Search Images Maps Play YouTube News Gmail Drive More »
Sign in
Screen reader users: click this link for accessible mode. Accessible mode has the same essential features but works better with your reader.

Patents

  1. Advanced Patent Search
Publication numberUS6923060 B2
Publication typeGrant
Application numberUS 10/631,775
Publication dateAug 2, 2005
Filing dateAug 1, 2003
Priority dateAug 2, 2002
Fee statusPaid
Also published asDE10334822A1, US20040020291
Publication number10631775, 631775, US 6923060 B2, US 6923060B2, US-B2-6923060, US6923060 B2, US6923060B2
InventorsTakashi Katsumata, Toshiya Ikezawa, Tomohito Kunda
Original AssigneeDenso Corporation
Export CitationBiBTeX, EndNote, RefMan
External Links: USPTO, USPTO Assignment, Espacenet
Capacitive-type acceleration sensor
US 6923060 B2
Abstract
A capacitive-type acceleration sensor includes a sensor chip that forms a moving electrode and a fixed electrode. The electrodes face each other while maintaining a detection gap. The sensor chip is joined to a circuit chip integrally. The circuit chip is mounted on a package via a resin adhesive. The adhesive is mixed with a filler of a material having a Young's modulus higher than that of the resin.
Images(4)
Previous page
Next page
Claims(3)
1. A capacitive acceleration sensor comprising:
a sensor chip forming a moving electrode and a fixed electrode facing each other while maintaining a detection gap;
a circuit chip joined to the sensor chip integrally;
a package; and
an adhesive provided to attach the circuit chip to the package,
wherein:
the adhesive is a mixture of resin and filler mixed with the resin and having a Young's modulus higher than that of the resin;
the filler includes one of a metal and a glass; and
the adhesive is arranged at only a central portion of the circuit chip.
2. A capacitive acceleration sensor according to claim 1, wherein the filler includes silver.
3. A capacitive acceleration sensor comprising:
a sensor chip having a moving electrode and a fixed electrode facing each other and a detection gap therebetween;
a circuit chip integrally joined with the sensor chip;
a package; and
an adhesive attaching the circuit chip to the package,
wherein:
the adhesive includes a mixture of a resin and a filler, the filler having a Young's modulus higher than that of the resin; and
the adhesive is arranged at only a central portion of the circuit chip.
Description
CROSS REFERENCE TO RELATED APPLICATION

This application is based on and incorporates herein by reference Japanese Patent Application No. 2002-225701 filed on Aug. 2, 2002.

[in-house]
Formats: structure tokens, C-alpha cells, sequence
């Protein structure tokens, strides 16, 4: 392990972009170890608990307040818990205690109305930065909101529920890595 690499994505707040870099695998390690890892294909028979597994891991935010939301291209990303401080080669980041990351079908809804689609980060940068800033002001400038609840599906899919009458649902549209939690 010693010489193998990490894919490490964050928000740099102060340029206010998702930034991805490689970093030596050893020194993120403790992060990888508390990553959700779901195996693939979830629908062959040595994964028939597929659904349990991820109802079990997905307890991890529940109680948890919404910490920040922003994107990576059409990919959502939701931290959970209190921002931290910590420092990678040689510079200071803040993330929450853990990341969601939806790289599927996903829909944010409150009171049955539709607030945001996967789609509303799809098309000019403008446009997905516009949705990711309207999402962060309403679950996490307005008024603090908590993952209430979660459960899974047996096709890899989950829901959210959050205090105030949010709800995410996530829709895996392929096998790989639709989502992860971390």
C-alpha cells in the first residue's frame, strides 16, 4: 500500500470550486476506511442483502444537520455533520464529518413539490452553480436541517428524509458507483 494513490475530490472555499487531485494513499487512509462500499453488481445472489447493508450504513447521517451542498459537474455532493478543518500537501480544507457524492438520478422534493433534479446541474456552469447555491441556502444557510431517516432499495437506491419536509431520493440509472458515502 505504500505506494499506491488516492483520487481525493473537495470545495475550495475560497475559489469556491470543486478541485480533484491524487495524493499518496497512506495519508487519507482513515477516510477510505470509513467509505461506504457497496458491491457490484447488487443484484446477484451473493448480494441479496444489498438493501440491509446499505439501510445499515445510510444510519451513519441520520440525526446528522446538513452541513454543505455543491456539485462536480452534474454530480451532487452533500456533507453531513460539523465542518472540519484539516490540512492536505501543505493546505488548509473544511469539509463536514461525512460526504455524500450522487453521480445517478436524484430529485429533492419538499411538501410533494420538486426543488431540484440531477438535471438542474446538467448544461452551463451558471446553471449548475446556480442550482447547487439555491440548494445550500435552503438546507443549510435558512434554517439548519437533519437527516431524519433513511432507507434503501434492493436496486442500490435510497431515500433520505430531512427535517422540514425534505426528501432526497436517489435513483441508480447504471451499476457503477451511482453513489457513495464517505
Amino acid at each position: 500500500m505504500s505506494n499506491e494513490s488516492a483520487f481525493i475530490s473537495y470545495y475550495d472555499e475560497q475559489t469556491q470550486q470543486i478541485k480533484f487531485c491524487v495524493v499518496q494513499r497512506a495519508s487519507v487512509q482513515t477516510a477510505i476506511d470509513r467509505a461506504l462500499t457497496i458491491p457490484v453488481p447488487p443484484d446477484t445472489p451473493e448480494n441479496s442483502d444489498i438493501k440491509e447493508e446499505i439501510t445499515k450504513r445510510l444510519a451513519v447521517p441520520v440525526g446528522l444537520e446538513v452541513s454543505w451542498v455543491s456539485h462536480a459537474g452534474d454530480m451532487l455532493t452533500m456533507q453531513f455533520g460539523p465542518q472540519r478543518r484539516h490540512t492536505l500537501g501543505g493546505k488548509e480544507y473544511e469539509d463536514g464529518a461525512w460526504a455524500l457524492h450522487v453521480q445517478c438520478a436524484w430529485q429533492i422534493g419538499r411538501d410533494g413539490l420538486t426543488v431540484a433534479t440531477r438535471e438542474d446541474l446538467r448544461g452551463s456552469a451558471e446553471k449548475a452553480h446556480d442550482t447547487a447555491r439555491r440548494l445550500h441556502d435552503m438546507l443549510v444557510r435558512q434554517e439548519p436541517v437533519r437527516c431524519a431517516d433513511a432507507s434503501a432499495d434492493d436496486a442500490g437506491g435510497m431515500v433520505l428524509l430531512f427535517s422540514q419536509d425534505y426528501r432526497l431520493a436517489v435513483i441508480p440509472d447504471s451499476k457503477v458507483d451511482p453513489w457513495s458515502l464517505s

FIELD OF THE INVENTION

This invention relates to a capacitive-type acceleration sensor equipped with a sensor chip that has a moving electrode and a fixed electrode.

BACKGROUND OF THE INVENTION

A capacitive-type acceleration sensor is equipped with a sensor chip having a moving electrode and a fixed electrode formed in an opposing manner on a semiconductor substrate maintaining a detection gap. When acceleration is applied in this sensor chip, the moving electrode and the fixed electrode vibrate relative to each other, whereby the opposing distance between the two electrodes varies. The acceleration that is applied is detected based upon a change in the capacitance between the two electrodes accompanying the variation in the distance.

In the acceleration sensor of this type, it is proposed to join a sensor chip and a circuit chip having a function such as processing the sensor output, and attach these two chips onto a package such as of ceramics via a resin adhesive.

When the acceleration is applied in this proposed structure, however, the adhesive works as a spring and the assembled structure on the adhesive resonates, whereby the vibration affects the vibration of the moving and fixed electrodes in the sensor chip, i.e., affects the vibration of the sensing unit.

FIG. 4 is a diagram schematically illustrating vibration frequency characteristic in the proposed capacitive-type acceleration sensor, wherein the abscissa represents the frequency f and the ordinate represents the resonance magnification K with which the vibration is amplified by the sensing unit and by the adhesive. FIG. 5 is a diagram schematically illustrating a relationship between the vibration frequency f and the amplitude magnification K of vibration in the sensor.

In this proposed sensor, the sensing unit in the sensor chip has a predetermined resonance frequency fa, and the resonance frequency characteristic of the sensing unit is represented by a curve A in FIG. 4. The resonance frequency fa of the sensing unit is utilized to determine the frequency used for the measurement, i.e., to determine the range of frequencies Rf to be measured.

The external G is the external acceleration applied to the sensor from the outer side. The external acceleration is applied to the sensor as vibration of a magnification of 1. When the vibration system is not resonating with the adhesive as a spring, the external acceleration is amplified based on the vibration frequency characteristic of the sensing unit. In this instance, desired output characteristic is defined as represented by a solid-line curve L1 in FIG. 5.

When a general resin adhesive is used, however, the resonance frequency fb of the vibration system with the adhesive as a spring approaches the resonance frequency fa of the sensing unit as represented by a curve B in FIG. 4.

Therefore, even if external acceleration is applied as vibration of the magnification of 1, an amplified vibration of external acceleration due to the resonance of the vibration system with the adhesive as a spring is given to the assembly structure, i.e., given to the sensor chip and to the circuit chip.

Thus, the sensing unit detects an acceleration that is greater than an external acceleration that is really applied. As a result, as represented by a broken-line curve L2 in FIG. 5, there is produced a sensor output greater than the external acceleration that is really applied, and an output error occurs relative to the desired output characteristic L1.

Thus, the output error increases as the resonance frequency fb of the vibration system with the adhesive as a spring approaches the resonance frequency fa of the sensing unit.

SUMMARY OF THE INVENTION